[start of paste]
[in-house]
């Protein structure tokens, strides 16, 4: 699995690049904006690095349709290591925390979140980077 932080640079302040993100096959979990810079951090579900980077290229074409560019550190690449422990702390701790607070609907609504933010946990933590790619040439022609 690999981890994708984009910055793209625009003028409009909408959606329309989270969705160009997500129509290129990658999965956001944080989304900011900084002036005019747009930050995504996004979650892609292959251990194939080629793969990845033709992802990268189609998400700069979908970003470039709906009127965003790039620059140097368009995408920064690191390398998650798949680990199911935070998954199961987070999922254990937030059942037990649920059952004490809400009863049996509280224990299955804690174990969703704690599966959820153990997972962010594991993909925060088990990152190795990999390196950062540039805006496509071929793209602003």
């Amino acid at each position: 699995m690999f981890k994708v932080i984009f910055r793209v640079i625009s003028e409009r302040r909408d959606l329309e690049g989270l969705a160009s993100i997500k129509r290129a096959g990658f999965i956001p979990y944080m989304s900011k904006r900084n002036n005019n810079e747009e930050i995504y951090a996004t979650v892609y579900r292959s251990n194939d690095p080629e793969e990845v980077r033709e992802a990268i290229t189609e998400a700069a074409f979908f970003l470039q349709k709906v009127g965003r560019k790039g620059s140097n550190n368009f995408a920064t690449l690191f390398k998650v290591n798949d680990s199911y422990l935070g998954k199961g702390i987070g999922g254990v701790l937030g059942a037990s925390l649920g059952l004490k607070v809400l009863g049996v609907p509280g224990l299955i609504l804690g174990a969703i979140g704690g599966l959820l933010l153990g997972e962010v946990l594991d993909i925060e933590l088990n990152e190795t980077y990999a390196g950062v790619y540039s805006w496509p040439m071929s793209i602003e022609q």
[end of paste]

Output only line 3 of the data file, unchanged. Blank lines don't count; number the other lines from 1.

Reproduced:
């Amino acid at each position: 699995m690999f981890k994708v932080i984009f910055r793209v640079i625009s003028e409009r302040r909408d959606l329309e690049g989270l969705a160009s993100i997500k129509r290129a096959g990658f999965i956001p979990y944080m989304s900011k904006r900084n002036n005019n810079e747009e930050i995504y951090a996004t979650v892609y579900r292959s251990n194939d690095p080629e793969e990845v980077r033709e992802a990268i290229t189609e998400a700069a074409f979908f970003l470039q349709k709906v009127g965003r560019k790039g620059s140097n550190n368009f995408a920064t690449l690191f390398k998650v290591n798949d680990s199911y422990l935070g998954k199961g702390i987070g999922g254990v701790l937030g059942a037990s925390l649920g059952l004490k607070v809400l009863g049996v609907p509280g224990l299955i609504l804690g174990a969703i979140g704690g599966l959820l933010l153990g997972e962010v946990l594991d993909i925060e933590l088990n990152e190795t980077y990999a390196g950062v790619y540039s805006w496509p040439m071929s793209i602003e022609q």